A direct rail link between Watford and St Albans could be ripped up and converted into a concrete "busway", in what campaigners have labelled a "disastrous" move.

Hertfordshire County Council said it is looking at replacing the Abbey Line with two parallel busways - in a scheme known as Bus Rapid Transit (BRT).

The proposal was first considered last year, but abandoned after 80 per cent of those consulted said they did not want the scheme to go ahead.

Abbey Line campaigners had previously called for a complete refurbishment of the "tatty" trains, direct trains into London and services to be extended to midnight.

Robin White from The Abbey Flyer Users Group said: "We cannot believe this idea is even being considered again.

"We have been fighting for improvements to the line for 20 years.

"Rather than champion relatively simple and well-understood improvements, the council want to waste millions of pounds of taxpayers money on a potentially expensive, unreliable, environmentally damaging BRT."

The report said the line provides a chance to develop a "radical solution" that operates at lower costs and attracts more users.

However, campaigners fear the trackway itself does not have the durability of rail.

Mr White added: "Perhaps most devastatingly of all, from the environmental perspective, the scheme would mean the Abbey Line’s rails and overhead line would have to be ripped up, and the character of the branch would be irrevocably changed through the pouring of thousands of tonnes of concrete to create the guideways.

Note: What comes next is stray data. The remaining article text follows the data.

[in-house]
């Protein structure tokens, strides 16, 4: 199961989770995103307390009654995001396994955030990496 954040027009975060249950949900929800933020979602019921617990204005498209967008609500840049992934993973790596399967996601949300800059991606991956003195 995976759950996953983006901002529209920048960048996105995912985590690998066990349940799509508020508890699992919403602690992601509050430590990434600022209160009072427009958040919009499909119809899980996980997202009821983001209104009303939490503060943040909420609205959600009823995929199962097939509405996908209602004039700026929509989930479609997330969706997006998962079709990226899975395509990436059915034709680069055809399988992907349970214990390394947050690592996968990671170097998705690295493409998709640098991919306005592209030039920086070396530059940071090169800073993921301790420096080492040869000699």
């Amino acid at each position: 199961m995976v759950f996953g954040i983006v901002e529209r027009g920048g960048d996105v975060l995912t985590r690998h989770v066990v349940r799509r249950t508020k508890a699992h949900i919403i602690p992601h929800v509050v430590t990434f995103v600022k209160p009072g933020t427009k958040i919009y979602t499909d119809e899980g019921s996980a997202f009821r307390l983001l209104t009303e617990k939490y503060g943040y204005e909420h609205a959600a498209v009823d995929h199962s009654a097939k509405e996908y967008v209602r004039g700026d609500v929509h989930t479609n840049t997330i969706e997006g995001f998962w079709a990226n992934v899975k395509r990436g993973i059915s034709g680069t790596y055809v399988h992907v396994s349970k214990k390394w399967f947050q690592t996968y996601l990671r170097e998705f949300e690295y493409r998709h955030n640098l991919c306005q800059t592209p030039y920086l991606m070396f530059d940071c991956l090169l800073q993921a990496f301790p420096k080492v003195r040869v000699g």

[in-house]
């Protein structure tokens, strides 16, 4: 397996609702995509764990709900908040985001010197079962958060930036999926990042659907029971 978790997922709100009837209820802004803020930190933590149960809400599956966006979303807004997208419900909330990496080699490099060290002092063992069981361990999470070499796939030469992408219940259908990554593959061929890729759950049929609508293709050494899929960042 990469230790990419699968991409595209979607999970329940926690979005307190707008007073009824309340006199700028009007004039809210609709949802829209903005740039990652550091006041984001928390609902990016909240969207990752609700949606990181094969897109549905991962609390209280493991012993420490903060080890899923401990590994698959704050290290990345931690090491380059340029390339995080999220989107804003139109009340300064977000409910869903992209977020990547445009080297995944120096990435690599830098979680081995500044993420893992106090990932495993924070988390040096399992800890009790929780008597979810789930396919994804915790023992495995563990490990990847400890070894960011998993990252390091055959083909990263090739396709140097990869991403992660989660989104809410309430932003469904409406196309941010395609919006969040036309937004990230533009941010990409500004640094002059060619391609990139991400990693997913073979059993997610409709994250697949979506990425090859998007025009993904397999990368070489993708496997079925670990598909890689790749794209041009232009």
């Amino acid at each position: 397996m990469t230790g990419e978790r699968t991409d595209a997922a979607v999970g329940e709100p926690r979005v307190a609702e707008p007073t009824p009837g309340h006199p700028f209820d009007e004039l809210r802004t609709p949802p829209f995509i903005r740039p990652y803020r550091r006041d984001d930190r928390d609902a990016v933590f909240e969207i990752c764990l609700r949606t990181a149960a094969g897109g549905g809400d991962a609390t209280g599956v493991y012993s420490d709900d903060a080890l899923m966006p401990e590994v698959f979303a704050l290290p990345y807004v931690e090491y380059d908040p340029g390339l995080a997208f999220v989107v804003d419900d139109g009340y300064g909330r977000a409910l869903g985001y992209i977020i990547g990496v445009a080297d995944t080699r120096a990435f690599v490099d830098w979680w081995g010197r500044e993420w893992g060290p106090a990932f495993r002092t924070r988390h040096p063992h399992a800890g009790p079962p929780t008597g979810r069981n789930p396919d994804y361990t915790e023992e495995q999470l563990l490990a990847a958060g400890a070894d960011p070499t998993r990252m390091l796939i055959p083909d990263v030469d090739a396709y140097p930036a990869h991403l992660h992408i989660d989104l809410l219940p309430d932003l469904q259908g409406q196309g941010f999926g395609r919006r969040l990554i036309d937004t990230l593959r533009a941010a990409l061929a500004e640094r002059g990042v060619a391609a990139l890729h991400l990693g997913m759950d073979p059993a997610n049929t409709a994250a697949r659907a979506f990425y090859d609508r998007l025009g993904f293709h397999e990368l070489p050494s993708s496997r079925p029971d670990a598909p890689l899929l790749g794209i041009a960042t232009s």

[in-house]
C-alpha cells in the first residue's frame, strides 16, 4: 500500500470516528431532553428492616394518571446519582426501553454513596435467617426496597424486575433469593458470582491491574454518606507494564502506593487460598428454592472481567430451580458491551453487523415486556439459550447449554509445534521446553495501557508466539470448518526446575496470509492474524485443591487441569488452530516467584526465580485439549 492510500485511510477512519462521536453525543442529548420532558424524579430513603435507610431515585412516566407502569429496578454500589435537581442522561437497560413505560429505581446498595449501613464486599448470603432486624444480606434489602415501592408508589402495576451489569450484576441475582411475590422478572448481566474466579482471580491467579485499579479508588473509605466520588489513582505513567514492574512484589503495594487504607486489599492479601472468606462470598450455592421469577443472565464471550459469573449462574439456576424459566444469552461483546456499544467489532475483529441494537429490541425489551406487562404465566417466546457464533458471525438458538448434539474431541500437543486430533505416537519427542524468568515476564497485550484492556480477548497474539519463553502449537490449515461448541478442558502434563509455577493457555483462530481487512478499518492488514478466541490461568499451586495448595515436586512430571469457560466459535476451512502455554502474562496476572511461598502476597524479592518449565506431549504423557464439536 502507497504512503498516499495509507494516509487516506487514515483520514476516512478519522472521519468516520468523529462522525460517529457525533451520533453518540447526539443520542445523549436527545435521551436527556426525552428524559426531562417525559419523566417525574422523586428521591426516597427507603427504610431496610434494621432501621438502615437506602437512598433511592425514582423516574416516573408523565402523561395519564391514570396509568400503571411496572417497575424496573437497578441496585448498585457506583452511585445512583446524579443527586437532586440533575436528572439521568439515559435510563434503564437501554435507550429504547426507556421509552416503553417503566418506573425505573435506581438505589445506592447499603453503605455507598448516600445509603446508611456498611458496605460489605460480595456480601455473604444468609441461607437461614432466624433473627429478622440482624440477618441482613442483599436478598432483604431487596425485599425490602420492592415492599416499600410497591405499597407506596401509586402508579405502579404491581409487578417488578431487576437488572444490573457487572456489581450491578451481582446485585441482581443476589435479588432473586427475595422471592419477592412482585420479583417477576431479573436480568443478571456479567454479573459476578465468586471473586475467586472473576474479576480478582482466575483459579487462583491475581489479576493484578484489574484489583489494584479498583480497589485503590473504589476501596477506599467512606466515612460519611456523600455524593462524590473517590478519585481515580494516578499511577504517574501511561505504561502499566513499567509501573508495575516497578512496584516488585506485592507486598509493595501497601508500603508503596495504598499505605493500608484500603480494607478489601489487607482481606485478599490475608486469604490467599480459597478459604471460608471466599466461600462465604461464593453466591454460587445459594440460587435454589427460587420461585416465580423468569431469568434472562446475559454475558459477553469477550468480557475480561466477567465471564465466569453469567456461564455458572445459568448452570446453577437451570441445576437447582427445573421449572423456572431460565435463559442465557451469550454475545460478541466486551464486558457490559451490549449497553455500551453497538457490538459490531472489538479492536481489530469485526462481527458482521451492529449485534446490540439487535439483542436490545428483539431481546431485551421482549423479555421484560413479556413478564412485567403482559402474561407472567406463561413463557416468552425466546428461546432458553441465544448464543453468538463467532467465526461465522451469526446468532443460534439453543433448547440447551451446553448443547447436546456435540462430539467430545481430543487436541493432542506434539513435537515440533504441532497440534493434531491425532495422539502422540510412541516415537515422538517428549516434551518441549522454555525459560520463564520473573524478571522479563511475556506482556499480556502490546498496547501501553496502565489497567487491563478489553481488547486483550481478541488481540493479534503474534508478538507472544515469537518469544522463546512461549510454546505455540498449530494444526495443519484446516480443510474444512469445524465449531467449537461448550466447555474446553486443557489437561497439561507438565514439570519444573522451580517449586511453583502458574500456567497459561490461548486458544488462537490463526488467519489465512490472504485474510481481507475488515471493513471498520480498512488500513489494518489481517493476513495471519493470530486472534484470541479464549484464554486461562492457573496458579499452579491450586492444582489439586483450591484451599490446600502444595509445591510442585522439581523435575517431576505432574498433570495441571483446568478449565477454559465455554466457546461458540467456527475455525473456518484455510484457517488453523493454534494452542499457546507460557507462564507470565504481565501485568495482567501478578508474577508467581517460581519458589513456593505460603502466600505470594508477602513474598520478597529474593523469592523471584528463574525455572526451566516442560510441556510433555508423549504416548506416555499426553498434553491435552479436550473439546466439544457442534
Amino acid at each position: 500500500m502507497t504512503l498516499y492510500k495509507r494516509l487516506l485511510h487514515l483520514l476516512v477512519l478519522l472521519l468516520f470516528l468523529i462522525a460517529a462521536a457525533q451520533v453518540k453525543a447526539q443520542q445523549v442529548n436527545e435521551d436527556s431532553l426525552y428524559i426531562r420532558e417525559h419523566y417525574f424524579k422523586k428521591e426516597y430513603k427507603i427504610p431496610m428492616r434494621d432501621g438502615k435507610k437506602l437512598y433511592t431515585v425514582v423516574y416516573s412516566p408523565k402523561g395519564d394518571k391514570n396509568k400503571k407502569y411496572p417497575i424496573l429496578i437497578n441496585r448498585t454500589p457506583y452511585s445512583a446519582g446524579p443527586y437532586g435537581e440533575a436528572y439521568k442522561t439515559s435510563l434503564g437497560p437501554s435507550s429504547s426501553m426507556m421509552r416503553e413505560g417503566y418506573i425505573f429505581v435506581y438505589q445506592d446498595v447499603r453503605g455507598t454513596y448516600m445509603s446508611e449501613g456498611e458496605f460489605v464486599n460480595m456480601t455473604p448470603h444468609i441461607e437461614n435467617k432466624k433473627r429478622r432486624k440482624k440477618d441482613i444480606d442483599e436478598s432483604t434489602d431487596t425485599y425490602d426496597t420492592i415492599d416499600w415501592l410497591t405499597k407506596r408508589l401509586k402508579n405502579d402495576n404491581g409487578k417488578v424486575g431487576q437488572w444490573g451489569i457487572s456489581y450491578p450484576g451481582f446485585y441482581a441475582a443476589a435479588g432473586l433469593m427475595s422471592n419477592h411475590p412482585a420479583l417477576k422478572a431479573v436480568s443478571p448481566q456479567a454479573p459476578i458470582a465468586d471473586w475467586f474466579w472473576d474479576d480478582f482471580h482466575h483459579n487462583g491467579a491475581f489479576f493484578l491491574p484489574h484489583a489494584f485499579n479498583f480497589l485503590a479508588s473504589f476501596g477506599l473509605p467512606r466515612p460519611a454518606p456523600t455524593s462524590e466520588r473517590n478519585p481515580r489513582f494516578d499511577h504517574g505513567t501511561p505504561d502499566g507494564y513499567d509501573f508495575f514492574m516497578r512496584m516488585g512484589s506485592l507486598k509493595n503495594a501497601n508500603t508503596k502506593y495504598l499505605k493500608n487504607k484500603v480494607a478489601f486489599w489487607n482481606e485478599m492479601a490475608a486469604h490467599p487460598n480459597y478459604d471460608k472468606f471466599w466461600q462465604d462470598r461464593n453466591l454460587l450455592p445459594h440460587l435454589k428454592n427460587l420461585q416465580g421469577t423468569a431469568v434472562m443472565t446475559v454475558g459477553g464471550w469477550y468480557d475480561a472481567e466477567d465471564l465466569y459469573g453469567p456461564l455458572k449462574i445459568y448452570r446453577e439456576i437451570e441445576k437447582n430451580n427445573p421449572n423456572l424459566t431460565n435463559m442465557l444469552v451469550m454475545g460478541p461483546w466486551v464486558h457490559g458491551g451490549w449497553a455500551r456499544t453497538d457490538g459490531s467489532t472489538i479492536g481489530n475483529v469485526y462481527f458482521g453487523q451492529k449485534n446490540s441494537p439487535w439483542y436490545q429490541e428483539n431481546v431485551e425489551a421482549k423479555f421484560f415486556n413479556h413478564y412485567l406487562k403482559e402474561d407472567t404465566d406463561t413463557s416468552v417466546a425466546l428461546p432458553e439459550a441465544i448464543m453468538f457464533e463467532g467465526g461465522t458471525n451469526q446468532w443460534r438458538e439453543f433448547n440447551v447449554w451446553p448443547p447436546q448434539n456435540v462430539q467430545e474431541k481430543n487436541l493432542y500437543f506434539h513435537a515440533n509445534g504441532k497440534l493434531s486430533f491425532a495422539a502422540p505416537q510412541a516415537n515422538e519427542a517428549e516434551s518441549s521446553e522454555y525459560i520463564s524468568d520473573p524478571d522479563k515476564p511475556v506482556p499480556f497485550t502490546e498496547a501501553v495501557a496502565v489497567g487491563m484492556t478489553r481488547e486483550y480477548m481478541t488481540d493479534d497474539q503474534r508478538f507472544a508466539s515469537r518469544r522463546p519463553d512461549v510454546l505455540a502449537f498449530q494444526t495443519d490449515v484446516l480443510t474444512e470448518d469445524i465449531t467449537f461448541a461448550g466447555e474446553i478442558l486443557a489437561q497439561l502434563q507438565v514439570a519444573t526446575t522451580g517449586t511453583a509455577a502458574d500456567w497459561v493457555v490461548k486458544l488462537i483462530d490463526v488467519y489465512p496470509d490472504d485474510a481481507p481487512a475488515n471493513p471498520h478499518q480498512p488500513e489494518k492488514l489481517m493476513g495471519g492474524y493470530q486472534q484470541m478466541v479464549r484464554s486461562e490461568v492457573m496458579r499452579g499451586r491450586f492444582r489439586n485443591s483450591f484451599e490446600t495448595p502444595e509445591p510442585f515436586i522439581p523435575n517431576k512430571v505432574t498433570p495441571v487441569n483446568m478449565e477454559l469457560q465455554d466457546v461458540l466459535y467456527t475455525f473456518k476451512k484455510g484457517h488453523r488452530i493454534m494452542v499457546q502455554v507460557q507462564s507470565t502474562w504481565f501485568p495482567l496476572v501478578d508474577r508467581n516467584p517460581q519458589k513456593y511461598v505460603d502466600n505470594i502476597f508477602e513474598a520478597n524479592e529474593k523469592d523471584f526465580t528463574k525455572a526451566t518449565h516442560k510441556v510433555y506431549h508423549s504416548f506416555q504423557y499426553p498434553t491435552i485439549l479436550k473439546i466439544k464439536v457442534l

"The permanent damage caused by busways is also significant."

The line, which runs from St Albans Abbey to Watford Junction, currently carries around 1,700 passengers on an average weekday Joe Ashley regularly uses the line.

The 37-year-old who lives near Watford Junction said: "This would be a disaster for commuters. We are always having bus routes cut, and now they are proposing more buses?"

Similar schemes have been pushed through elsewhere by other local authorities, including the £100 million scheme in Luton, which campaigners say is underperforming with usage figures about 50 per cent of those predicted.

Liberal Democrat parliamentary spokesperson for Watford Ian Stotesbury said light rail was a better option. He said: “The Abbey Line is a lifeline for thousands of residents in North Watford, Garston and Meriden who work in St Albans or use the line to change at Watford Junction to get to London.

"With passenger numbers increasing across the rail network it makes no sense to rip up the tracks and replace them with a bus lane.

“At a time when the much-needed redevelopment of Watford Junction is on the agenda it makes sense to discuss improving rail connections rather than removing them.”

The county council's head of transport Derrick Ashley said: “There is widespread recognition that improving east west links across Hertfordshire must be a priority for the future.

"The Abbey Line is a key component of this corridor and we need to consider how we integrate it into the wider transport needs of Hertfordshire.

“The consultation seeks views on whether there is a need for a new east-west passenger transport system that would support economic growth and reduce congestion.

"The initial thoughts on possible routes include the Watford to St Albans corridor, but we are open to views on how the existing rail service relates to this concept.

“There is a lot of further work to be undertaken to develop the ideas further once the response to the consultation is known.”

To view the consultation, visit: www.hertfordshire.gov.uk/transportvision2050.